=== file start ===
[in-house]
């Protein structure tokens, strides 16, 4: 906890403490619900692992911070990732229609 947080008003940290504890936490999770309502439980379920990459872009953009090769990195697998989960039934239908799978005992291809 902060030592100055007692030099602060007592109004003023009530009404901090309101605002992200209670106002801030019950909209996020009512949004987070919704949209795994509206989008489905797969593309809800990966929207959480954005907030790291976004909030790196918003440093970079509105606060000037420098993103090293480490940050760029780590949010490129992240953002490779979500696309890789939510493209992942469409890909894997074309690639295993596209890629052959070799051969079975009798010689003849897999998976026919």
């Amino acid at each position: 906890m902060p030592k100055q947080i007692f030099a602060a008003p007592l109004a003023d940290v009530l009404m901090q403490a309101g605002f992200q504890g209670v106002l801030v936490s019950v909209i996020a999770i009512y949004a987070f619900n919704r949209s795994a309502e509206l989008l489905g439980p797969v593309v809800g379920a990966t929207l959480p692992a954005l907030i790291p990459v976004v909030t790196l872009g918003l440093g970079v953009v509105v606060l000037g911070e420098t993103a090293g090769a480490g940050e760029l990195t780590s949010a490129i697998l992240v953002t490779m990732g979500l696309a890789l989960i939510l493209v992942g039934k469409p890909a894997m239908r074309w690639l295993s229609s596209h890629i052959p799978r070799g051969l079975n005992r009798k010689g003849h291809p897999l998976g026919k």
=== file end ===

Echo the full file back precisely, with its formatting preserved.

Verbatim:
[in-house]
């Protein structure tokens, strides 16, 4: 906890403490619900692992911070990732229609 947080008003940290504890936490999770309502439980379920990459872009953009090769990195697998989960039934239908799978005992291809 902060030592100055007692030099602060007592109004003023009530009404901090309101605002992200209670106002801030019950909209996020009512949004987070919704949209795994509206989008489905797969593309809800990966929207959480954005907030790291976004909030790196918003440093970079509105606060000037420098993103090293480490940050760029780590949010490129992240953002490779979500696309890789939510493209992942469409890909894997074309690639295993596209890629052959070799051969079975009798010689003849897999998976026919």
């Amino acid at each position: 906890m902060p030592k100055q947080i007692f030099a602060a008003p007592l109004a003023d940290v009530l009404m901090q403490a309101g605002f992200q504890g209670v106002l801030v936490s019950v909209i996020a999770i009512y949004a987070f619900n919704r949209s795994a309502e509206l989008l489905g439980p797969v593309v809800g379920a990966t929207l959480p692992a954005l907030i790291p990459v976004v909030t790196l872009g918003l440093g970079v953009v509105v606060l000037g911070e420098t993103a090293g090769a480490g940050e760029l990195t780590s949010a490129i697998l992240v953002t490779m990732g979500l696309a890789l989960i939510l493209v992942g039934k469409p890909a894997m239908r074309w690639l295993s229609s596209h890629i052959p799978r070799g051969l079975n005992r009798k010689g003849h291809p897999l998976g026919k």